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July 01, 2013

Will MPE spell its end date in 2028?

CalendarPage9thWe've covered this topic about a year ago on our blog, complete with a thorough examination from VEsoft's Vladimir Volokh. But a couple of recent reports about the future of MPE deserve some air time. The premise has always been that the calendar handling of the 3000's OS will be kaput in about 14 years' time, owing to some 20th Century-style thinking about the CALENDAR intrinsic.

But CALENDAR won't make a 3000 stop working. Jeff Kell, the networking wizard whose employer the University of Tennessee at Chattanooga still has 3000s on the premises, offered this opinion.

Well, by 2027, we may be used to mm/dd/yy with a 27 on the end, and you could always go back to 1927 :)

And the programs that only did "two digit" years would be all set (did you convert all of 'em for Y2K?  Did you keep the old source?)

Our major Y2K-issue was dealing with a "semester" which was YY01 for fall, yy02 for spring, etc.  We converted that over to go from 9901 (Fall 1999) to A001 (Fall 2000) so we're good for another 259 years on that part :)  Real calendar dates used 4-digit years (32-bit integers yyyymmdd).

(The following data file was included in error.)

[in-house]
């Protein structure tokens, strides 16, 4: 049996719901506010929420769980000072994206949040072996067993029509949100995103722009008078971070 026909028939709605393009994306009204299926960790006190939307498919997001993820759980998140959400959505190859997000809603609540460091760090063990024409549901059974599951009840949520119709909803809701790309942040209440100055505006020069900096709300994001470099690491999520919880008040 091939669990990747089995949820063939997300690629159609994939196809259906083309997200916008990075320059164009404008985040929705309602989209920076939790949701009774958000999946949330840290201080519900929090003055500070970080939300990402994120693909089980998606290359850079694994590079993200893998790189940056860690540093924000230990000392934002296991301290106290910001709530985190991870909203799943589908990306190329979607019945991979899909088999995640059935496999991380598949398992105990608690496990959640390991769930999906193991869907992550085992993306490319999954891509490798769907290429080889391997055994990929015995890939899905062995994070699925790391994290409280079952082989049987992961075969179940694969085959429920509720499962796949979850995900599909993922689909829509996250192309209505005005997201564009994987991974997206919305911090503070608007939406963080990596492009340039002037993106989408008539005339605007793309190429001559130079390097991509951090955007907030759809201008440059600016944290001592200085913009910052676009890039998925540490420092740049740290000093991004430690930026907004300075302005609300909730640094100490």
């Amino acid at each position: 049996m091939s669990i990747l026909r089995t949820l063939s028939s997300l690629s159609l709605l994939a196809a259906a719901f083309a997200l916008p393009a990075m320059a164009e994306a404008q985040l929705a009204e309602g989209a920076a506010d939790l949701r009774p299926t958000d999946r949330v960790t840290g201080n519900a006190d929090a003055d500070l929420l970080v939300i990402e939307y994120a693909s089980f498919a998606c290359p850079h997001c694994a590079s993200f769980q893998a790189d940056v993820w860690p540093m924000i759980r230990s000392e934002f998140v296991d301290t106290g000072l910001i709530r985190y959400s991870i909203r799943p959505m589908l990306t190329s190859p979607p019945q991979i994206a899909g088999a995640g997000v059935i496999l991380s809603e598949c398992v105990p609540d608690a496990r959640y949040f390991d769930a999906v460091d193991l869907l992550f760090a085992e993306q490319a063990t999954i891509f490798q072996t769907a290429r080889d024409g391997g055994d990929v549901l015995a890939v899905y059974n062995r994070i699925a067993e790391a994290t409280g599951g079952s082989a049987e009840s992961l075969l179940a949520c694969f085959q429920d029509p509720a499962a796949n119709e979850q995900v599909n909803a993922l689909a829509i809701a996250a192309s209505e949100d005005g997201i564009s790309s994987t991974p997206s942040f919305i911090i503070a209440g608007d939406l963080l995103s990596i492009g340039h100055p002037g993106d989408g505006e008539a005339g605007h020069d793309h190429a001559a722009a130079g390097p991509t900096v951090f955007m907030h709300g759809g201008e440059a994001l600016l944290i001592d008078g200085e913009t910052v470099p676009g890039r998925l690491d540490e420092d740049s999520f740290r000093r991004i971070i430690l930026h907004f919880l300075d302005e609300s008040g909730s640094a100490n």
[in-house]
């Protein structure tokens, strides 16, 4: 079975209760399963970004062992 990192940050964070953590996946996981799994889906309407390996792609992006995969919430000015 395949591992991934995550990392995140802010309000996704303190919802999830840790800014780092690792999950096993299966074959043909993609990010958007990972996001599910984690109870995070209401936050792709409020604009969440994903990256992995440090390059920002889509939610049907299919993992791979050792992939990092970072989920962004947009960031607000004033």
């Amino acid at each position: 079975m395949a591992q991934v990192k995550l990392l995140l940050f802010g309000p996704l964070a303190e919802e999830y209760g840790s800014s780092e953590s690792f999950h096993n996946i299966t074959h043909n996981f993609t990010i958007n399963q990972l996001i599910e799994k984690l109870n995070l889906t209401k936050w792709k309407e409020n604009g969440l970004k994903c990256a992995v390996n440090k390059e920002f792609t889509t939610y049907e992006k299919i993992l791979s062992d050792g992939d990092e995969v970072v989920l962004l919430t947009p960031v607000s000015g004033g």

Another manager checked in to tell us his system won't get to experience the new two-digit power of a 2028 edition of the virtualized HP 3000 -- certainly driven by a CHARON virtualized 3000 at that point.

Entitled "Schlegel's HP3000 end of life," the message was delivered by Tom Ruganis, MIS Manager Emeritus.

I have been an HP user/manager for 37 years at Schlegel in Rochester, New York, starting on a Series II. We are now running a single 968RX, down from a network of six 3000s. For the last 20 years, we have run a mix of MANMAN and in-house Sales/Order Entry with a lot of local “enhancements.”

Our plans are to replace this with Enterprise IQ from IQMS, running on a Windows-based server, based in South Dakota. Hopefully this will occur soon, as I will be retiring as of this Friday (7/5/13).

In the meantime, I will be providing contract support.

It will be a sad day when we finally pull the plug.

09:06 PM in Hidden Value, Homesteading, User Reports | Permalink

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Comments

Comments

I can see analogy between HP's walking away from MPE and OpenVMS (HPUX will be next) and traditional religions walking away from traditional ritual, practice, and belief. My denomination has weakened its standards to comply with society, and we traditionalists feel jilted, and wonder why the modernists
are allowed to sin freely and still reach nirvana in the Windows-driven
64-bit future.

Yes, to some of us, MPE was like a religion, and we hated VMS and DEC whence it came, but now MPE and OpenVMS are like two opposing ballplayers who wind up teammates on a losing team, and we wish that DEC were still around to save them.

Posted by: Tim | Jul 2, 2013 3:59:44 PM

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